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Somatic sex identity is cell autonomous in the chicken

Nature volume 464, pages 237242 (11 March 2010) | Download Citation


In the mammalian model of sex determination, embryos are considered to be sexually indifferent until the transient action of a sex-determining gene initiates gonadal differentiation. Although this model is thought to apply to all vertebrates, this has yet to be established. Here we have examined three lateral gynandromorph chickens (a rare, naturally occurring phenomenon in which one side of the animal appears male and the other female) to investigate the sex-determining mechanism in birds. These studies demonstrated that gynandromorph birds are genuine male:female chimaeras, and indicated that male and female avian somatic cells may have an inherent sex identity. To test this hypothesis, we transplanted presumptive mesoderm between embryos of reciprocal sexes to generate embryos containing male:female chimaeric gonads. In contrast to the outcome for mammalian mixed-sex chimaeras, in chicken mixed-sex chimaeras the donor cells were excluded from the functional structures of the host gonad. In an example where female tissue was transplanted into a male host, donor cells contributing to the developing testis retained a female identity and expressed a marker of female function. Our study demonstrates that avian somatic cells possess an inherent sex identity and that, in birds, sexual differentiation is substantively cell autonomous.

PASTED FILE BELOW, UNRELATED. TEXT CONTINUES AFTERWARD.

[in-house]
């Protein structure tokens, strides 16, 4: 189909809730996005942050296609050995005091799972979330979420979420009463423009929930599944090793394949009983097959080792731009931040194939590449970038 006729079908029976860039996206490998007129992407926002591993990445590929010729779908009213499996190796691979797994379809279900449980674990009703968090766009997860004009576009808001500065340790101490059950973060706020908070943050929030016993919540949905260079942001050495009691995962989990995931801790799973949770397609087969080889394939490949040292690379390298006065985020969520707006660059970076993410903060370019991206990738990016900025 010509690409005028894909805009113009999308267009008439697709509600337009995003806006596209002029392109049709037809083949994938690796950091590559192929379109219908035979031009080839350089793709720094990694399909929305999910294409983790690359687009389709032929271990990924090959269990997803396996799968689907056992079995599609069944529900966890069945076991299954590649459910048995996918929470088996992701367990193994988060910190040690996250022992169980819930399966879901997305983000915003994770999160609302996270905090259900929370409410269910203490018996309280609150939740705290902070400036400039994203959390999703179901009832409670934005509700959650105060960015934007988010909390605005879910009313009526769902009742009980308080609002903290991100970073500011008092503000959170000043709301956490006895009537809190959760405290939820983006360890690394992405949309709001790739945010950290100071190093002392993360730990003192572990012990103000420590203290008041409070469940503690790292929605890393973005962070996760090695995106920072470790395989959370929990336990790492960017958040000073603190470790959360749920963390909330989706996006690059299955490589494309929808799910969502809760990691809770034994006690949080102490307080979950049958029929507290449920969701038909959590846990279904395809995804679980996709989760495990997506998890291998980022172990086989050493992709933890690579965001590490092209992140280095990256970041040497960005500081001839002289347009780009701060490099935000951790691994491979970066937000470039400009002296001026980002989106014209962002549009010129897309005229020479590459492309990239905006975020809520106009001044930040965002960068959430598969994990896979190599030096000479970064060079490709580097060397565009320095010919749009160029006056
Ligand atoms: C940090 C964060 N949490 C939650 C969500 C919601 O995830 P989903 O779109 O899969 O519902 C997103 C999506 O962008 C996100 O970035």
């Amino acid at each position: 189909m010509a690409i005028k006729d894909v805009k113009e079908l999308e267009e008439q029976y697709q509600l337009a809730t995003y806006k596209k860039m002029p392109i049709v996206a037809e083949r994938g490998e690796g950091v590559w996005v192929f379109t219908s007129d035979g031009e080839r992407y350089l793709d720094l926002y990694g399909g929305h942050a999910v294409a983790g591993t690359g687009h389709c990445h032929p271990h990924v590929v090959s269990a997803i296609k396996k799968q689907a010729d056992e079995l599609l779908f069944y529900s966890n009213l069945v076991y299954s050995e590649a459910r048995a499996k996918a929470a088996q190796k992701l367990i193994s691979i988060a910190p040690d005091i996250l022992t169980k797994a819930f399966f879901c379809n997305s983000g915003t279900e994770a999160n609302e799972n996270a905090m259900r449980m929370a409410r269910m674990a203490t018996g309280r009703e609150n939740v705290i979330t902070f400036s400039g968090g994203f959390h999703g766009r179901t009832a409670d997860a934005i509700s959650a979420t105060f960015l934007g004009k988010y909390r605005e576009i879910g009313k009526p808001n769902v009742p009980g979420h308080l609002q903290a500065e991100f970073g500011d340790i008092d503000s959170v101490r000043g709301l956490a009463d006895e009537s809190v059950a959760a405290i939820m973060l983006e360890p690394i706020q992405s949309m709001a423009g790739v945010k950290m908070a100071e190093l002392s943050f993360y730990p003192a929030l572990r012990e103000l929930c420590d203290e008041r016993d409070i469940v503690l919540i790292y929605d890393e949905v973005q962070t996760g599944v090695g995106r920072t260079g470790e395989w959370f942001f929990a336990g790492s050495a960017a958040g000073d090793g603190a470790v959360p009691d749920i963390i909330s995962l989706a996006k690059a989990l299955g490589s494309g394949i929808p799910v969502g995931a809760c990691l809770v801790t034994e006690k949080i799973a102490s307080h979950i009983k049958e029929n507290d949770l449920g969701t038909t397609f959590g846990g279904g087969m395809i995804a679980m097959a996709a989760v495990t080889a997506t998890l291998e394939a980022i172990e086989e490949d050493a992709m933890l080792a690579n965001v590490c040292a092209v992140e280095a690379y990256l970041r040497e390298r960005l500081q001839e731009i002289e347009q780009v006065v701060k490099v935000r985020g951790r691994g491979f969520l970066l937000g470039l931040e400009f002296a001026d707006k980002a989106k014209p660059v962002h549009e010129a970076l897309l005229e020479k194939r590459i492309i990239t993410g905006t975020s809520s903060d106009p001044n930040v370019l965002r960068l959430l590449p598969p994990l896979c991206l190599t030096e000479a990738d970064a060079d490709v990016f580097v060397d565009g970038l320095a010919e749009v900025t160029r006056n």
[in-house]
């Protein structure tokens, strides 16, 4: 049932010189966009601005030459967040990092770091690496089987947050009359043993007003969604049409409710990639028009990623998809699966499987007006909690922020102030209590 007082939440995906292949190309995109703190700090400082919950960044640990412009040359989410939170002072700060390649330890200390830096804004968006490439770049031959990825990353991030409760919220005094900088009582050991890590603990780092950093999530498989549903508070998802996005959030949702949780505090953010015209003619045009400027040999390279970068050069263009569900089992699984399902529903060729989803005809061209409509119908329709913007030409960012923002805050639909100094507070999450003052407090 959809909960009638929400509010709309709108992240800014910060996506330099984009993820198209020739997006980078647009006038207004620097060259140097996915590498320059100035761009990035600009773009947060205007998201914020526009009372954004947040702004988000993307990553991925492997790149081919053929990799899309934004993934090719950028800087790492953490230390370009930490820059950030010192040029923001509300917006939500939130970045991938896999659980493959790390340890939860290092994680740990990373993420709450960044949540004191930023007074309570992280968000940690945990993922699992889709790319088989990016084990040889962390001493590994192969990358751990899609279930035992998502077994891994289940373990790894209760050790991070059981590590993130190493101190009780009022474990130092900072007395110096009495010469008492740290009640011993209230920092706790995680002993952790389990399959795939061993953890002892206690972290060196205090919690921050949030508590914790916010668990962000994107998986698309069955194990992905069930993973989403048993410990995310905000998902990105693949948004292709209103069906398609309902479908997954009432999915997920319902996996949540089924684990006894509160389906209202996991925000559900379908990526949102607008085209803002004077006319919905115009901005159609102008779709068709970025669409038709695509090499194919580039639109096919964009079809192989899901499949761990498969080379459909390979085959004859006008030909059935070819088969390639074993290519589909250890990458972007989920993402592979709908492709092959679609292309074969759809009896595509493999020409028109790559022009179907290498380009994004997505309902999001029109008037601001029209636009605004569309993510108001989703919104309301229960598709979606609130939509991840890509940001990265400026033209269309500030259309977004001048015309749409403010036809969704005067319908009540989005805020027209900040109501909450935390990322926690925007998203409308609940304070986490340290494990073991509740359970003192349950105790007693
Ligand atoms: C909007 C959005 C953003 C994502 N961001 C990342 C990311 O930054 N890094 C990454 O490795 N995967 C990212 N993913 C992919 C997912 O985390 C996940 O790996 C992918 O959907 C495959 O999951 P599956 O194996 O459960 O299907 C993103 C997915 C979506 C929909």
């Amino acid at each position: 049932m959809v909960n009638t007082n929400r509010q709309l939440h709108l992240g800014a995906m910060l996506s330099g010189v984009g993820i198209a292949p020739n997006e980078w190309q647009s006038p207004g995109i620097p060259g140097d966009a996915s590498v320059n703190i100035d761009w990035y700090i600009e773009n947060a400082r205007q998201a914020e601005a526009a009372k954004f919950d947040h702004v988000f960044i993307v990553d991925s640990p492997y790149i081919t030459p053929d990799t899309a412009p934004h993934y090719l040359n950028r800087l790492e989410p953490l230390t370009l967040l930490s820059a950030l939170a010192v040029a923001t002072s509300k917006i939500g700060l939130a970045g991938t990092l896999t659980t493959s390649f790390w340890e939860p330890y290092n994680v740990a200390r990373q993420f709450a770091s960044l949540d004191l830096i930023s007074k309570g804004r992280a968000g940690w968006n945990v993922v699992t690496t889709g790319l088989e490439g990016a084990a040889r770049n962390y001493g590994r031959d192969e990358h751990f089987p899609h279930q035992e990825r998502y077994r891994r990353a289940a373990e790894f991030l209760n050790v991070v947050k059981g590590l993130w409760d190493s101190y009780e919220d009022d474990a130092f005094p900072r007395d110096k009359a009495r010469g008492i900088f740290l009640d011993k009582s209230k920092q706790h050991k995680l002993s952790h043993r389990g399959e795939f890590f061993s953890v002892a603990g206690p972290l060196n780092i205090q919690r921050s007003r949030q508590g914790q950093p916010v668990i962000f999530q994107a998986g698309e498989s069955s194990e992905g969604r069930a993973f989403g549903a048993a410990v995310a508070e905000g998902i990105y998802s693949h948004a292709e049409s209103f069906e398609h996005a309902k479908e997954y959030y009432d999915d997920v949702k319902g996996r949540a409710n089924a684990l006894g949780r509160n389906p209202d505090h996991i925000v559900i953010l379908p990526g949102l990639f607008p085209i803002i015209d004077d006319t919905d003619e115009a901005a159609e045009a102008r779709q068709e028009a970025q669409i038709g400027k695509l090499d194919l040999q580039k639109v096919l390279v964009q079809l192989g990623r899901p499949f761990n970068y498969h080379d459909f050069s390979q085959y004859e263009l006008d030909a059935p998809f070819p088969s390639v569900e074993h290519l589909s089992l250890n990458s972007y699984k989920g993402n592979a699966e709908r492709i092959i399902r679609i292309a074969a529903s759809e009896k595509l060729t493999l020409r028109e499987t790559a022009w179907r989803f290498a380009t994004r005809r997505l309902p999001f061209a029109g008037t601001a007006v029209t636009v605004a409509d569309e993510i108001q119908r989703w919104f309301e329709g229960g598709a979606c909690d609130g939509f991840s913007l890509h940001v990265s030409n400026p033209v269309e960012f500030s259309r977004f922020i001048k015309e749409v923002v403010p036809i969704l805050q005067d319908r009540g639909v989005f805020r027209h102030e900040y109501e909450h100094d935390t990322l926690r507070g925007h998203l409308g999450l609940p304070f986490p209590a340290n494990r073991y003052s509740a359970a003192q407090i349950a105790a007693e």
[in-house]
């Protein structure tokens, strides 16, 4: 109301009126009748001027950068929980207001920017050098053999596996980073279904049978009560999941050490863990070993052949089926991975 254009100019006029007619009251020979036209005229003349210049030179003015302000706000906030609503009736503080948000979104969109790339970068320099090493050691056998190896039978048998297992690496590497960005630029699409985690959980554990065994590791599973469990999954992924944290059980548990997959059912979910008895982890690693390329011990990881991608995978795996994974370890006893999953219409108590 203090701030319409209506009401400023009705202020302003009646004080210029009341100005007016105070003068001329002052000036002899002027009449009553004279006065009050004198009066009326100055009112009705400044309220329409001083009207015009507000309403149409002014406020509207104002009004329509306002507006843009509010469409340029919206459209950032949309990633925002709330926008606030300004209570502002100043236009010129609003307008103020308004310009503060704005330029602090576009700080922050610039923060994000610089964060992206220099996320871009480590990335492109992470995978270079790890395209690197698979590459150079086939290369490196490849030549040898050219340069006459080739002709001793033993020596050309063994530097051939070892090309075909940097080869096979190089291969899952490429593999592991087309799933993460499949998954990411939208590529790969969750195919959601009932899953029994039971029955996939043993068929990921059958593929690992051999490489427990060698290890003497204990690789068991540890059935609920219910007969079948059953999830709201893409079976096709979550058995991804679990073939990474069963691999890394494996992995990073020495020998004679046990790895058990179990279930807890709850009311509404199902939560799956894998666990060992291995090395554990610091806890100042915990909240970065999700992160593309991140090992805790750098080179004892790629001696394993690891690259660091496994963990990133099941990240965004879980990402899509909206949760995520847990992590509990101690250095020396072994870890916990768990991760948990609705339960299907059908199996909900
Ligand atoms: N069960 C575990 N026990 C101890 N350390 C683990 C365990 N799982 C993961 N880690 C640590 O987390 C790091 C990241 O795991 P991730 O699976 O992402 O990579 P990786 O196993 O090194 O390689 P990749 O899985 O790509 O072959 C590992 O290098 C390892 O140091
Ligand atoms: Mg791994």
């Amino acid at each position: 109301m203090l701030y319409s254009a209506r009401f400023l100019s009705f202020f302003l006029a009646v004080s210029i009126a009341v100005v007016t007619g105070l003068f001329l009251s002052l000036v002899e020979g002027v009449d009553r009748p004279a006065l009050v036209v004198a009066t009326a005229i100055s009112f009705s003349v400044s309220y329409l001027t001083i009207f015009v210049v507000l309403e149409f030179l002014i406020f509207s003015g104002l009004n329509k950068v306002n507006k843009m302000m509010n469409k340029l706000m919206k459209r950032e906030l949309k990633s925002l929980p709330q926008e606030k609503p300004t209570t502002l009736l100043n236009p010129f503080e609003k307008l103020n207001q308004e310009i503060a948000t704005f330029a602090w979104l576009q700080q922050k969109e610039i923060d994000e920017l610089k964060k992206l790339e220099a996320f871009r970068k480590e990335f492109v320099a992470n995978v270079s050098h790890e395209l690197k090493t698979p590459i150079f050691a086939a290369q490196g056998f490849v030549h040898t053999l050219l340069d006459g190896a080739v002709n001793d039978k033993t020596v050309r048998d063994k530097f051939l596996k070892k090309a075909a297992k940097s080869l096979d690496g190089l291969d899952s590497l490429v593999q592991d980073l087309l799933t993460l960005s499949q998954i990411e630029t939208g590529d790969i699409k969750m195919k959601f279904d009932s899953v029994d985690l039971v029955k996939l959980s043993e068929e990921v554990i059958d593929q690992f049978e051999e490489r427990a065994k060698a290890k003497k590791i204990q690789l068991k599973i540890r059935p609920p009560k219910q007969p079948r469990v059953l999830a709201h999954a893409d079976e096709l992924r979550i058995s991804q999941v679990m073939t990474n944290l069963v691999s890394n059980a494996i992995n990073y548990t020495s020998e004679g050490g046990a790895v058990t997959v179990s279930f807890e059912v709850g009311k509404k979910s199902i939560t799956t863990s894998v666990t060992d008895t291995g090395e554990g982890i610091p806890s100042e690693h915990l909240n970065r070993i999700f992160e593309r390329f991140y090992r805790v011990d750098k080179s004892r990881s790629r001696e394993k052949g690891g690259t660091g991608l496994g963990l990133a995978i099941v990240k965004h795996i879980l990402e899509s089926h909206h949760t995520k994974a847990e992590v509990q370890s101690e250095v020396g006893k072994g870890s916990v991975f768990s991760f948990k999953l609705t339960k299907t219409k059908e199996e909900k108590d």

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This work was supported by DEFRA and BBSRC (BB/E015425/1). We thank G. Miele, G. Robertson, S. Wilson, A. Sherman, M. Hutchison, F. Thomson and R. Mitchell for technical support and for provision of fertilized eggs and embryos. We also thank T. Cannon for donation of gynandromorph bird G1, and R. Field and N. Russell for photography.

Author Contributions D.Z. and D.M. performed transplantation studies, transcriptome screens, Southern analyses and general molecular biology. S.N. performed immunostaining, H.A.M. performed FISH analyses and P.M.H. performed dissections and post-mortem measurements. M.J.M. performed ISH and suggested transplantation strategy and P.D.L. obtained gynandromorph birds. Overall project was conceived by M.C. and H.M.S. M.C. carried out day-to-day supervision and wrote the manuscript. All authors edited the manuscript.

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Author notes

    • D. Zhao
    •  & D. McBride

    These authors contributed equally to this work.


  1. Division of Developmental Biology and,

    • D. Zhao
    • , D. McBride
    • , S. Nandi
    • , M. J. McGrew
    • , H. M. Sang
    •  & M. Clinton
  2. Division of Genetics and Genomics, The Roslin Institute and Royal (Dick) School of Veterinary Studies, University of Edinburgh, Roslin, Midlothian EH25 9PS, UK

    • P. M. Hocking
  3. Institute of Cell Biology, University of Edinburgh, West Mains Road, Edinburgh EH9 3JR, UK

    • H. A. McQueen
  4. Animal and Poultry Science Department, University of KwaZulu-Natal, Pietermaritzburg, South Africa

    • P. D. Lewis


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Competing interests

The authors declare no competing financial interests.

Corresponding author

Correspondence to M. Clinton.

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